It’s six months now since the bedroom tax hit Scotland’s social housing tenants and as its full impact becomes clearer by the day, sadly, it’s living up to the worst of expectations.
The cold statistics of 82,500 families/households being affected and estimates of 40% of them running up arrears don’t really communicate what it’s like to suddenly lose up to a quarter of your rent for a home you may not have had much choice over when it was allocated.
Press headlines highlight individual stories and, sadly all too often, personal tragedies, but these are the tip of the iceberg and don’t truly reflect the day-to-day nightmare faced by struggling tenants who we and other organisations offering housing advice and support increasingly have to help.
There are plenty of campaigns – calls to scrap the tax and accusations of blame from politicians, former politicians, would be and want to be again politicians. That’s fine. You can’t stop politicians from being political. For the record, we think it should be scrapped too. But we also think all of Scotland’s politicians should take responsibility – lead from the front and not just call on someone else to do something. The UK Government, the Scottish Government, MSPs and local councillors – together with landlords and tenants – need to do what they can to help now.
That’s why today Shelter Scotland has launched our Banish the Bedroom Tax Monster Campaign and why we’ve put in place a six-point action plan calling on the Scottish Government to provide an essential lifeline to households affected by the bedroom tax and to help prepare for future welfare reforms.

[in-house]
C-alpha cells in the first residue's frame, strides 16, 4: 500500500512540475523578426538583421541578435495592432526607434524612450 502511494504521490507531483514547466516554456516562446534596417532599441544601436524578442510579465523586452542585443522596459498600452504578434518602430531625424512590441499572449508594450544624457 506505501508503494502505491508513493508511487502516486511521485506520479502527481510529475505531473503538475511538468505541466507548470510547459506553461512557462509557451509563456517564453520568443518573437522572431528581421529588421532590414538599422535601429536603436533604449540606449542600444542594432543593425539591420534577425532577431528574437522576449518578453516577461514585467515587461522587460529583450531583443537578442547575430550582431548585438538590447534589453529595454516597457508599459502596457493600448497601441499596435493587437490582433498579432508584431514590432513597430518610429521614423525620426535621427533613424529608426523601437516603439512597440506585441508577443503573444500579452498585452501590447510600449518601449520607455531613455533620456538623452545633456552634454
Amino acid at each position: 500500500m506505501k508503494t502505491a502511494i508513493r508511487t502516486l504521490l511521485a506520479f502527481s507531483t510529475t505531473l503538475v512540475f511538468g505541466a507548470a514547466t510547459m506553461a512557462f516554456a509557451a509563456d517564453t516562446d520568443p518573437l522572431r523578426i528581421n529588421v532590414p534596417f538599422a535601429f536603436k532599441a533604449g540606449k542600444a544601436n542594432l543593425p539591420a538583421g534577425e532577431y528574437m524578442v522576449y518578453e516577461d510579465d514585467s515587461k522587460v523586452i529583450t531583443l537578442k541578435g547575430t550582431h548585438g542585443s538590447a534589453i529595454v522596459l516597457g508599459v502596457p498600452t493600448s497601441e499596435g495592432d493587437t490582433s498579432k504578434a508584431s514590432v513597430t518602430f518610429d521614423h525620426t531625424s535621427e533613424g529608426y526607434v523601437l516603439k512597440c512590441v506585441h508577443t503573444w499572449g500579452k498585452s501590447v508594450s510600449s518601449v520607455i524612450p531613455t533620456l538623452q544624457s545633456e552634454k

“The bedroom tax looms large in the lives of those affected. For many it is like a monster living in their home.”
- 1. Homeless people with no option other than temporary accommodation should be exempt from the bedroom tax.
- 2. Discretionary housing payments should be easier to access and should help more people.
- 3. Tenants with rent arrears should not be blocked from downsizing into more affordable properties
- 4. Build more social housing to cut the benefit bill for the long term
- 5. Everyone affected by benefit changes like the bedroom tax and upcoming Universal Credit can access free, independent advice and advocacy
- 6. Where possible, tenants should always pay their rent including any shortfall incurred through a bedroom tax deduction.
Blogs sometimes have a witty or wry ending. This doesn’t, so sorry to disappoint. It’s all a bit too serious for that. But we do think that you should visit our Banish the Bedroom Tax Monster Campaign; support our call to get politicians behind our action plan and tell Ministers in the Scottish and UK Governments to do what they can to help now. Please.